"Omicron is a new challenge and we need to address it together…There is common will to coordinate to make sure that there is a coherent approach in intra-EU mobility, but also with third countries," EU Council president Charles Michel told reporters after the summit.

Omicron threat

Concerns over the new variant deepened this week, after the European Centre for Disease Prevention and Control (ECDC) said on Wednesday that Omicron is likely to lead to an increase of hospitalisations, ICU admissions and deaths all across the continent, becoming the dominant variant in early 2022.

The EU agency has called for the rapid reintroduction of mask-wearing, telework and curbs on crowded spaces, arguing that vaccination will not be enough to halt spread of the new strain.

"In the current situation, vaccination alone will not allow us to prevent the impact of the Omicron variant, because there will be no time to address the vaccination gaps that still exist," the director of the ECDC Andrea Ammon said.

"It is urgent that strong action is taken to reduce transmission and alleviate the heavy burden on health care systems and protect the most vulnerable in the coming months," she added.

Vaccine shortages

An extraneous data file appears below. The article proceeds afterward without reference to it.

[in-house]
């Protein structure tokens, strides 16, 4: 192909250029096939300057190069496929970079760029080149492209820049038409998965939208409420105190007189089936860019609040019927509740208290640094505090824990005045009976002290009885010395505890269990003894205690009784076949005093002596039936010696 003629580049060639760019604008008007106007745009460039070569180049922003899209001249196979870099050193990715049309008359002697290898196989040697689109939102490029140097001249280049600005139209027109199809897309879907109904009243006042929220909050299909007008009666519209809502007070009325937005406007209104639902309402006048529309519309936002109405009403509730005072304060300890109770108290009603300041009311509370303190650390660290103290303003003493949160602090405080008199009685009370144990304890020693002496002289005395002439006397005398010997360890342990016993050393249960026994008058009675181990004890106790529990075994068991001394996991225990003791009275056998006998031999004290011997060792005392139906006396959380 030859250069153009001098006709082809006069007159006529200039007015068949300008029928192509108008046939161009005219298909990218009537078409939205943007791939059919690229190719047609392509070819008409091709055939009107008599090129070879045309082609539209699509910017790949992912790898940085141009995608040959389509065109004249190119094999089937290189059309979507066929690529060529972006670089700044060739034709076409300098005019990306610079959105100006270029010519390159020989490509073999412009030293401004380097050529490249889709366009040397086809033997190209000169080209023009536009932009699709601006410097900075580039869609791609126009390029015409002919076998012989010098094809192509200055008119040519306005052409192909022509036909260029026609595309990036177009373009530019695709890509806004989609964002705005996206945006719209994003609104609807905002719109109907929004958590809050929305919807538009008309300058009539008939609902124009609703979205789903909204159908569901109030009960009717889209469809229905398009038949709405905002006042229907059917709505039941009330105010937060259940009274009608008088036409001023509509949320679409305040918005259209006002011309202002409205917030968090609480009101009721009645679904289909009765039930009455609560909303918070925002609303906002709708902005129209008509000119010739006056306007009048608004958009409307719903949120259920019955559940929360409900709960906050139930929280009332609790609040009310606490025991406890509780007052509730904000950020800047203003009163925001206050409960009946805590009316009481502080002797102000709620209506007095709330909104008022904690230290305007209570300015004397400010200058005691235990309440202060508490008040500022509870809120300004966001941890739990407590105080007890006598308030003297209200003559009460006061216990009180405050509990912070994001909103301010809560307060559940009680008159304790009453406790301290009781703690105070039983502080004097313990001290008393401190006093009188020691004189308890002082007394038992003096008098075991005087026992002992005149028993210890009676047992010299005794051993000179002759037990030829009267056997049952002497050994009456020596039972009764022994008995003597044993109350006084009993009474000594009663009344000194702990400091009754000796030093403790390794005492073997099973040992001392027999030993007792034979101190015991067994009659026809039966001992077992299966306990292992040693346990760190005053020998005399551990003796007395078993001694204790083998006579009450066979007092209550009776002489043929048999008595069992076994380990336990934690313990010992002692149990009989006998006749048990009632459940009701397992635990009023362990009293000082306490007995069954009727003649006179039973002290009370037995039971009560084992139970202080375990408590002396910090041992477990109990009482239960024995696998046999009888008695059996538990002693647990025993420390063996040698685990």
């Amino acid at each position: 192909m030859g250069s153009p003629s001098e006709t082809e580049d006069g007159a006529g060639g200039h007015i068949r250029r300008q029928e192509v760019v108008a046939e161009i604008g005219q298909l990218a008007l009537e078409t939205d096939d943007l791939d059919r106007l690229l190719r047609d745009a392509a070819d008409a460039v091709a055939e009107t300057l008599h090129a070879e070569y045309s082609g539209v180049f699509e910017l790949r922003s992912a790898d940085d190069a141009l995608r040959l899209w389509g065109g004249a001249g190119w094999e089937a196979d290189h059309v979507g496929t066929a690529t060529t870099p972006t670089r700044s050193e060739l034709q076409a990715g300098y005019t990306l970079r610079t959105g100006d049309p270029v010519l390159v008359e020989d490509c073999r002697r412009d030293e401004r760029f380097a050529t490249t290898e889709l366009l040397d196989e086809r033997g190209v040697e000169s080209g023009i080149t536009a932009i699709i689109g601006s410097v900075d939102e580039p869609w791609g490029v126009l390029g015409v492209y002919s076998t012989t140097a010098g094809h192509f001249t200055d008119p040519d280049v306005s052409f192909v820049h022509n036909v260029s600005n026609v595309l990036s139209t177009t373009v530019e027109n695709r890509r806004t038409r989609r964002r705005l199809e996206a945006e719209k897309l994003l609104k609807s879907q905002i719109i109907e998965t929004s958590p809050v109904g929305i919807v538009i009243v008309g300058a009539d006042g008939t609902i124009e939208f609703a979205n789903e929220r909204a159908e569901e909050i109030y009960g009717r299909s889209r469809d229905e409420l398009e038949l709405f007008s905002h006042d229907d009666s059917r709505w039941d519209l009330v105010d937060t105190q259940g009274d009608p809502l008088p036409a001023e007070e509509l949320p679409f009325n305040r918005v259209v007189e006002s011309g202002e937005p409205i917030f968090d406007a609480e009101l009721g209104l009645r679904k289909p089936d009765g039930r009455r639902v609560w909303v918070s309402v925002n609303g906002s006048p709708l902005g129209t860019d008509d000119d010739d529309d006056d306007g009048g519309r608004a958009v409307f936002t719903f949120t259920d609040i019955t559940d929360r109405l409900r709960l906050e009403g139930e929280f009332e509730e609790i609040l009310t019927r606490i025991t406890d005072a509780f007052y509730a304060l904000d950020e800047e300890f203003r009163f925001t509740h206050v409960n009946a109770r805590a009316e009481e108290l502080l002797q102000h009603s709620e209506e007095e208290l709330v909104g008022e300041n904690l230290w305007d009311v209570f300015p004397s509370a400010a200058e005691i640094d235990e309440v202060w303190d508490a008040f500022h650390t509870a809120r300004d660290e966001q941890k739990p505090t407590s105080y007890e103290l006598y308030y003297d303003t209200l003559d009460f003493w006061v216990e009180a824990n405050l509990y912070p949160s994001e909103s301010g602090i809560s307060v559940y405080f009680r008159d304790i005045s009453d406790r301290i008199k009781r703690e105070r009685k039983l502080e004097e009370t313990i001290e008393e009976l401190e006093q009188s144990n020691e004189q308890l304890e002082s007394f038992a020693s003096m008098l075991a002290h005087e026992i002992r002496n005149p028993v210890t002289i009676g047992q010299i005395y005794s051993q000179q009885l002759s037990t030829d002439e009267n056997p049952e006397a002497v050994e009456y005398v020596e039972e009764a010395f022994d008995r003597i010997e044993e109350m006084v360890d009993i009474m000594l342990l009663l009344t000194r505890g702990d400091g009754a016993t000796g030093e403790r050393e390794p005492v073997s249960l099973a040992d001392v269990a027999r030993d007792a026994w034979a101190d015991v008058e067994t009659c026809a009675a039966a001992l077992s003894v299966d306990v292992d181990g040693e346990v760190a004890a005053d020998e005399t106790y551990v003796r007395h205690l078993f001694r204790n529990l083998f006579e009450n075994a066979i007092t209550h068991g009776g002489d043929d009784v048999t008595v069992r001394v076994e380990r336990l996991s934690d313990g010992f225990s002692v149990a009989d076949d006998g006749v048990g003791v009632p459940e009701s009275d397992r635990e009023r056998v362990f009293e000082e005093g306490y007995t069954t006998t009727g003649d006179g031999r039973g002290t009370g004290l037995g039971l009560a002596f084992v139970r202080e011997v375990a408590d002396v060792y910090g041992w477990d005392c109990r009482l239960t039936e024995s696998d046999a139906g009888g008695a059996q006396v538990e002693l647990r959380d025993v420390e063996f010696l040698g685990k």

Meanwhile, some EU member sates are facing a shortage of vaccines supplies for early 2022, in particular Germany.

But the EU executive announced on Thursday that it had reached an agreement with the US pharmaceutical company Moderna to speed up the delivery of its mRNA vaccine to the EU.

Moderna agreed to deliver 10 million doses to Germany in December and 25 million extra doses in the first quarter of 2022.

But Brussels is currently negotiating with vaccines developers to accelerate deliveries to the EU as a whole for early next year in order to tackle the surge of infections driven by the new more transmissible strain.

The EU commission stressed that the bloc has "enough doses to vaccinate and administer booster shots to all Europeans, including children".

WHO warns mandatory vaccination 'absolute last resort'

Mandatory vaccination has become a hot topic in the EU, but the European branch of the World Health Organization has warned that it should be "an absolute last resort". Children, meanwhile, account for the highest infection-rates across the continent.

EU agency: 'Omicron vaccine' approval to take 3-4 months

The EU drug regulator's chief said the bloc is ready to tackle mutations and allow for the fast-track approval of redesigned vaccines. The EU's disease agency said all known European Omicron cases were so far asymptomatic or had mild symptoms.

Christmas travel disrupted by Omicron variant

The spread of the more transmissible Omicron variant of coronavirus has triggered a flurry of flight cancellations, hampering Christmas plans for millions of people.

Will Christmas be cancelled again?

The surge of infections and emergence of the more-transmissible variant Omicron has raised concerns about possible lockdown restrictions in the EU, but for the thousands of Europeans who recently tested positive Christmas is already cancelled.